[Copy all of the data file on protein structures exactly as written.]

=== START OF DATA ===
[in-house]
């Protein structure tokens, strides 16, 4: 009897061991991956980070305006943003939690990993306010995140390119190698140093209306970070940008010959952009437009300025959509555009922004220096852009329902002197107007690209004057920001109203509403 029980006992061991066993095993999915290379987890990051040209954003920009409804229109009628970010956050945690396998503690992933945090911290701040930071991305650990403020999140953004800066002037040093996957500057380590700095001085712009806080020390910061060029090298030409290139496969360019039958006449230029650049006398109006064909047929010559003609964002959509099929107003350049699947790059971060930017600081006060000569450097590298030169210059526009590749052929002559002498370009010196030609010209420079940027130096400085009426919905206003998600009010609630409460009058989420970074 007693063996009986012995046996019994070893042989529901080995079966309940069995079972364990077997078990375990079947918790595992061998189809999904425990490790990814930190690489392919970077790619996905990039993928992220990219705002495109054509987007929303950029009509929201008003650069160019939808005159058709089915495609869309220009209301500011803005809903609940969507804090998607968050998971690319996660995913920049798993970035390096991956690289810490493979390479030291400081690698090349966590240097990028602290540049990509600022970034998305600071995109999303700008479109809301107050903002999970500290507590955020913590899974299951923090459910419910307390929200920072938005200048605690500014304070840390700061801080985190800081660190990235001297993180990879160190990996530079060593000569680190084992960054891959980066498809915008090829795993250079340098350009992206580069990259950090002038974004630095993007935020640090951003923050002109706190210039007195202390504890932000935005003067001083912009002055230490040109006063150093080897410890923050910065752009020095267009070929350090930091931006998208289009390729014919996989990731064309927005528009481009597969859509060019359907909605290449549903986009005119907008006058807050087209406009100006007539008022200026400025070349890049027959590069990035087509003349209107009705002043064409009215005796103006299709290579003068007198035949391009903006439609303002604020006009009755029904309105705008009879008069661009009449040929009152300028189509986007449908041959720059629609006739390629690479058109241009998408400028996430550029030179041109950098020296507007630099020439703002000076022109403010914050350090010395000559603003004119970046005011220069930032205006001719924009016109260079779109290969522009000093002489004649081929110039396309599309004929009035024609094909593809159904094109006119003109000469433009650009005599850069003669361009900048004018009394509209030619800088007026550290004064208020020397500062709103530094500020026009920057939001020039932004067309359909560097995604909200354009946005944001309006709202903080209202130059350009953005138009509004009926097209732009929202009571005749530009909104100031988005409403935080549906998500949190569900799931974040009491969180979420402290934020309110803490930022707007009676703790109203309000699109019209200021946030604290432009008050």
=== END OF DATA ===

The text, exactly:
[in-house]
């Protein structure tokens, strides 16, 4: 009897061991991956980070305006943003939690990993306010995140390119190698140093209306970070940008010959952009437009300025959509555009922004220096852009329902002197107007690209004057920001109203509403 029980006992061991066993095993999915290379987890990051040209954003920009409804229109009628970010956050945690396998503690992933945090911290701040930071991305650990403020999140953004800066002037040093996957500057380590700095001085712009806080020390910061060029090298030409290139496969360019039958006449230029650049006398109006064909047929010559003609964002959509099929107003350049699947790059971060930017600081006060000569450097590298030169210059526009590749052929002559002498370009010196030609010209420079940027130096400085009426919905206003998600009010609630409460009058989420970074 007693063996009986012995046996019994070893042989529901080995079966309940069995079972364990077997078990375990079947918790595992061998189809999904425990490790990814930190690489392919970077790619996905990039993928992220990219705002495109054509987007929303950029009509929201008003650069160019939808005159058709089915495609869309220009209301500011803005809903609940969507804090998607968050998971690319996660995913920049798993970035390096991956690289810490493979390479030291400081690698090349966590240097990028602290540049990509600022970034998305600071995109999303700008479109809301107050903002999970500290507590955020913590899974299951923090459910419910307390929200920072938005200048605690500014304070840390700061801080985190800081660190990235001297993180990879160190990996530079060593000569680190084992960054891959980066498809915008090829795993250079340098350009992206580069990259950090002038974004630095993007935020640090951003923050002109706190210039007195202390504890932000935005003067001083912009002055230490040109006063150093080897410890923050910065752009020095267009070929350090930091931006998208289009390729014919996989990731064309927005528009481009597969859509060019359907909605290449549903986009005119907008006058807050087209406009100006007539008022200026400025070349890049027959590069990035087509003349209107009705002043064409009215005796103006299709290579003068007198035949391009903006439609303002604020006009009755029904309105705008009879008069661009009449040929009152300028189509986007449908041959720059629609006739390629690479058109241009998408400028996430550029030179041109950098020296507007630099020439703002000076022109403010914050350090010395000559603003004119970046005011220069930032205006001719924009016109260079779109290969522009000093002489004649081929110039396309599309004929009035024609094909593809159904094109006119003109000469433009650009005599850069003669361009900048004018009394509209030619800088007026550290004064208020020397500062709103530094500020026009920057939001020039932004067309359909560097995604909200354009946005944001309006709202903080209202130059350009953005138009509004009926097209732009929202009571005749530009909104100031988005409403935080549906998500949190569900799931974040009491969180979420402290934020309110803490930022707007009676703790109203309000699109019209200021946030604290432009008050």